What To Know About High Yield Savings Accounts
Having too much cash is rarely a problem people complain about too much. Whether you’re a business owner or running a household budget, one of the most sought after answers is where to put excess cash in such a low interest rate environment. Keeping short-term cash in a checking account is a viable option, but the interest rates are negligible. This is where high-yield savings accounts can be beneficial.
A high yield savings account is an FDIC-insured account commonly offered through online banks, though some brick-and-mortar banks do have them. The annual percentage rate offered is typically several times higher than the national average rate. As of this writing, the national average savings account rate is .06% whereas there are high-yield savings accounts offering an annual percentage yield (APY) of .50% - .60%.
A high-yield savings account yields several benefits to the user. They include:
- Higher interest rates than traditional savings accounts or checking accounts
- Access to the cash if necessary
- Daily interest compounding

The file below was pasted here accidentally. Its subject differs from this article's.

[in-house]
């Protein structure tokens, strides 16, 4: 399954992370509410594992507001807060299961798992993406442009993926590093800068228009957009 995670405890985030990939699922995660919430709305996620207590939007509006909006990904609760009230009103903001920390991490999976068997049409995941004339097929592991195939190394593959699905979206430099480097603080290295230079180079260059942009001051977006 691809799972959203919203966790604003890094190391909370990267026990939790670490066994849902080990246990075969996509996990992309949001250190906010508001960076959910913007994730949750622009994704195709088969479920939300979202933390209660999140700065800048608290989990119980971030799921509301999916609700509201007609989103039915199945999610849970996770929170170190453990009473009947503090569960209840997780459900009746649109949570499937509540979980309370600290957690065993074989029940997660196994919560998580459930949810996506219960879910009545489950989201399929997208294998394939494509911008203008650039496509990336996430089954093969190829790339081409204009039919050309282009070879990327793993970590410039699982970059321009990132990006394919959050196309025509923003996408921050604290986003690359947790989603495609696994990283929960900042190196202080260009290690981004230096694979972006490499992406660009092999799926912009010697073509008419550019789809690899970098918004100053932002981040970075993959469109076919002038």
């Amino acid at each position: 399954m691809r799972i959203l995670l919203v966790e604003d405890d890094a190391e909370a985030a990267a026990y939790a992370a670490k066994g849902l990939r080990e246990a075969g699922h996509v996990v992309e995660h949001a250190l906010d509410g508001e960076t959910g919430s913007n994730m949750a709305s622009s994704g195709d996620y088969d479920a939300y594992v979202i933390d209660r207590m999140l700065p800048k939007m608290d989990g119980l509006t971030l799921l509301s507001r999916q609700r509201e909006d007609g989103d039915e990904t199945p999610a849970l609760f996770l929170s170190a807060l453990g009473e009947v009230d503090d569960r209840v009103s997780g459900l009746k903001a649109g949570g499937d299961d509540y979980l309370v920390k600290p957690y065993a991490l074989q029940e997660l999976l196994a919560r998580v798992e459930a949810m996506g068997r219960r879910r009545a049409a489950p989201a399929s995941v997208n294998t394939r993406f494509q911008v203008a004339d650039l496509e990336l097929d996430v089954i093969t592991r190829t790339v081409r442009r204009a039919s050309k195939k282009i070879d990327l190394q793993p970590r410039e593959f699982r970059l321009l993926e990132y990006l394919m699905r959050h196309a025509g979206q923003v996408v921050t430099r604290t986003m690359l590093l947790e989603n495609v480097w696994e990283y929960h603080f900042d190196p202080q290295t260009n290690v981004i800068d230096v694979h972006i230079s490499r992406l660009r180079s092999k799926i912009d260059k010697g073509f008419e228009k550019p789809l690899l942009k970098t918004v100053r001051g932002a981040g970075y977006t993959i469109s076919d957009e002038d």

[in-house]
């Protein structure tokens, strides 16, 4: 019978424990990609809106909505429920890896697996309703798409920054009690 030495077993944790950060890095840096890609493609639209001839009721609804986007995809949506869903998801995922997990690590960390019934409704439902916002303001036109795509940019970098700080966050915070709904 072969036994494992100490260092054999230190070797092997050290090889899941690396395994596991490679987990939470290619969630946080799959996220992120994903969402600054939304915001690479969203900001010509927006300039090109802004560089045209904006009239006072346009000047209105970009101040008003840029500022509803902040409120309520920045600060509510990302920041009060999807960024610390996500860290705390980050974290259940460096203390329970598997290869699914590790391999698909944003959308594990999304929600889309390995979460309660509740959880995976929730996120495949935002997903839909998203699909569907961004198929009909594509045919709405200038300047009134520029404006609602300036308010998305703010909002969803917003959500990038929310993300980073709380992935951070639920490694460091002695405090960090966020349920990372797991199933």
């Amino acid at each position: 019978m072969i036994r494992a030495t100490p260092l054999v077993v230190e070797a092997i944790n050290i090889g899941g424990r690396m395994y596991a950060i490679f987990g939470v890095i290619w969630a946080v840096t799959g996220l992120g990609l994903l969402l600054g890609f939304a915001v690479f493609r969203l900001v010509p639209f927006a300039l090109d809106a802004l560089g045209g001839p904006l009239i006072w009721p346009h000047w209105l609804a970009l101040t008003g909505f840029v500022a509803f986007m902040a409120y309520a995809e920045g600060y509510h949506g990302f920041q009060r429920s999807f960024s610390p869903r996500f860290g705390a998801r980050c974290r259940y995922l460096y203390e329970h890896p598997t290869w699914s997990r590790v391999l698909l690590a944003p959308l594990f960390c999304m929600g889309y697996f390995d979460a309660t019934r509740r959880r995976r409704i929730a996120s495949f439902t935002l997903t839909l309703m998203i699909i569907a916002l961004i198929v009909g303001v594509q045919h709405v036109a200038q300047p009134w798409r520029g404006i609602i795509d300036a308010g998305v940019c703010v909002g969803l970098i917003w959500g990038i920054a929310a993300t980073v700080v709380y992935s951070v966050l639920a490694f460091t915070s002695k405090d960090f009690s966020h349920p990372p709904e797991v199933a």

- FDIC insured up to $250,000 per institution
- Low minimum initial deposit
As with most things, there is no free lunch. High-yield savings accounts do have some drawbacks.
- With limited exception, Federal Reserve Board Regulation D is a law which limits the number of withdrawals/transfers out of your savings account to six per month. Banks may charge a fee if there are more than six withdrawals in a month
- Balances over the $250,000 FDIC limit would be unprotected. This can be avoided by opening multiple accounts at different institutions.
- Most banks offering high-yield savings accounts have a limited physical branch presence
- Transfers between banks can take up to 48 hours
Who Is Right For A High-Yield Savings Account
A high-yield savings account is a great choice for individuals or businesses with excess cash reserves who are not likely to need the funds other than periodically and are comfortable with the idea of doing most or all of their banking transactions online. They’re a great way to earn a little more interest on cash you’re not planning to use in the near term.